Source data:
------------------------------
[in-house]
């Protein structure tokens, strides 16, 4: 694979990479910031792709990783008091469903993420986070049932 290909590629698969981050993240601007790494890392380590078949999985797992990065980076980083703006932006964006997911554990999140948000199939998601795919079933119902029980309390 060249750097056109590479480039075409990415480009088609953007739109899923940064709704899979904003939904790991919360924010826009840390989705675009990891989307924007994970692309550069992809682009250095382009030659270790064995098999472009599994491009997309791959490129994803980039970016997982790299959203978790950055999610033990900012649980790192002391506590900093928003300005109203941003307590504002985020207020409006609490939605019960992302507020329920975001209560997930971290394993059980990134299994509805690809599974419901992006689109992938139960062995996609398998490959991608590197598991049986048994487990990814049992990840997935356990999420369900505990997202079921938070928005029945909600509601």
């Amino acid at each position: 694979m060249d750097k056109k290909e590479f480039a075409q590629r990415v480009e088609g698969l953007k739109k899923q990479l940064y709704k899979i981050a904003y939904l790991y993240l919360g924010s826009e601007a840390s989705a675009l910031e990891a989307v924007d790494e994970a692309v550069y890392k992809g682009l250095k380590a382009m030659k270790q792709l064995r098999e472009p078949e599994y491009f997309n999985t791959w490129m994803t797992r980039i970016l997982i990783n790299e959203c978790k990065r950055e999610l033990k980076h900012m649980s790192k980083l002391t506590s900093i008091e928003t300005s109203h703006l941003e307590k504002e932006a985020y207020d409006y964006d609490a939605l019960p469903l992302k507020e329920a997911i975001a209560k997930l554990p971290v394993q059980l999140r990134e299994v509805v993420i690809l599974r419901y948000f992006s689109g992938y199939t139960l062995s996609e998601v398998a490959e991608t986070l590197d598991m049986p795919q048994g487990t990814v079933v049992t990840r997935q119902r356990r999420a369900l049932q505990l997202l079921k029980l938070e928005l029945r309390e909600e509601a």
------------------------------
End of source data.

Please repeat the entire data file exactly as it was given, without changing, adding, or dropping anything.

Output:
[in-house]
């Protein structure tokens, strides 16, 4: 694979990479910031792709990783008091469903993420986070049932 290909590629698969981050993240601007790494890392380590078949999985797992990065980076980083703006932006964006997911554990999140948000199939998601795919079933119902029980309390 060249750097056109590479480039075409990415480009088609953007739109899923940064709704899979904003939904790991919360924010826009840390989705675009990891989307924007994970692309550069992809682009250095382009030659270790064995098999472009599994491009997309791959490129994803980039970016997982790299959203978790950055999610033990900012649980790192002391506590900093928003300005109203941003307590504002985020207020409006609490939605019960992302507020329920975001209560997930971290394993059980990134299994509805690809599974419901992006689109992938139960062995996609398998490959991608590197598991049986048994487990990814049992990840997935356990999420369900505990997202079921938070928005029945909600509601």
């Amino acid at each position: 694979m060249d750097k056109k290909e590479f480039a075409q590629r990415v480009e088609g698969l953007k739109k899923q990479l940064y709704k899979i981050a904003y939904l790991y993240l919360g924010s826009e601007a840390s989705a675009l910031e990891a989307v924007d790494e994970a692309v550069y890392k992809g682009l250095k380590a382009m030659k270790q792709l064995r098999e472009p078949e599994y491009f997309n999985t791959w490129m994803t797992r980039i970016l997982i990783n790299e959203c978790k990065r950055e999610l033990k980076h900012m649980s790192k980083l002391t506590s900093i008091e928003t300005s109203h703006l941003e307590k504002e932006a985020y207020d409006y964006d609490a939605l019960p469903l992302k507020e329920a997911i975001a209560k997930l554990p971290v394993q059980l999140r990134e299994v509805v993420i690809l599974r419901y948000f992006s689109g992938y199939t139960l062995s996609e998601v398998a490959e991608t986070l590197d598991m049986p795919q048994g487990t990814v079933v049992t990840r997935q119902r356990r999420a369900l049932q505990l997202l079921k029980l938070e928005l029945r309390e909600e509601a």